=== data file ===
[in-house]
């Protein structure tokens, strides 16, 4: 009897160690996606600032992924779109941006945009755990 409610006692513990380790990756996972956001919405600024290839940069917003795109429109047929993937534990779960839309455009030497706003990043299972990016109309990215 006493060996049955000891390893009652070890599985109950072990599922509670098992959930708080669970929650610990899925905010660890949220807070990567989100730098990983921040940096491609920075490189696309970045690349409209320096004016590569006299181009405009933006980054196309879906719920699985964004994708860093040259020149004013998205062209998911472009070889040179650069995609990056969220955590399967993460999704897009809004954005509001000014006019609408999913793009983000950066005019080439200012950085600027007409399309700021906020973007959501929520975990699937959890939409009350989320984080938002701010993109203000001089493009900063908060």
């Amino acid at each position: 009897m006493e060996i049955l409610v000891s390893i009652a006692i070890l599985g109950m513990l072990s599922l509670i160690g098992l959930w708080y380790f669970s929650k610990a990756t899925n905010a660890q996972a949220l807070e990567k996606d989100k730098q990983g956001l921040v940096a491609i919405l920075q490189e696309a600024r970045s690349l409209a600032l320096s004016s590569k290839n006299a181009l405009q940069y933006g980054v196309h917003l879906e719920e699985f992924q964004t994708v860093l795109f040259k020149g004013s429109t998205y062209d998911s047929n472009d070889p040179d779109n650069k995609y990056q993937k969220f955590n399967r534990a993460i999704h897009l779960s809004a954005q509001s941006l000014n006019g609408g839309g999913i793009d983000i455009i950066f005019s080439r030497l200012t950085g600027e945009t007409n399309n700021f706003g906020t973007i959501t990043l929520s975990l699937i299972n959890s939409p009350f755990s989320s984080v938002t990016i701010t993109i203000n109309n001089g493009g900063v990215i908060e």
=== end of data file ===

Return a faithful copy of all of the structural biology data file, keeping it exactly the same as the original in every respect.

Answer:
[in-house]
């Protein structure tokens, strides 16, 4: 009897160690996606600032992924779109941006945009755990 409610006692513990380790990756996972956001919405600024290839940069917003795109429109047929993937534990779960839309455009030497706003990043299972990016109309990215 006493060996049955000891390893009652070890599985109950072990599922509670098992959930708080669970929650610990899925905010660890949220807070990567989100730098990983921040940096491609920075490189696309970045690349409209320096004016590569006299181009405009933006980054196309879906719920699985964004994708860093040259020149004013998205062209998911472009070889040179650069995609990056969220955590399967993460999704897009809004954005509001000014006019609408999913793009983000950066005019080439200012950085600027007409399309700021906020973007959501929520975990699937959890939409009350989320984080938002701010993109203000001089493009900063908060």
């Amino acid at each position: 009897m006493e060996i049955l409610v000891s390893i009652a006692i070890l599985g109950m513990l072990s599922l509670i160690g098992l959930w708080y380790f669970s929650k610990a990756t899925n905010a660890q996972a949220l807070e990567k996606d989100k730098q990983g956001l921040v940096a491609i919405l920075q490189e696309a600024r970045s690349l409209a600032l320096s004016s590569k290839n006299a181009l405009q940069y933006g980054v196309h917003l879906e719920e699985f992924q964004t994708v860093l795109f040259k020149g004013s429109t998205y062209d998911s047929n472009d070889p040179d779109n650069k995609y990056q993937k969220f955590n399967r534990a993460i999704h897009l779960s809004a954005q509001s941006l000014n006019g609408g839309g999913i793009d983000i455009i950066f005019s080439r030497l200012t950085g600027e945009t007409n399309n700021f706003g906020t973007i959501t990043l929520s975990l699937i299972n959890s939409p009350f755990s989320s984080v938002t990016i701010t993109i203000n109309n001089g493009g900063v990215i908060e």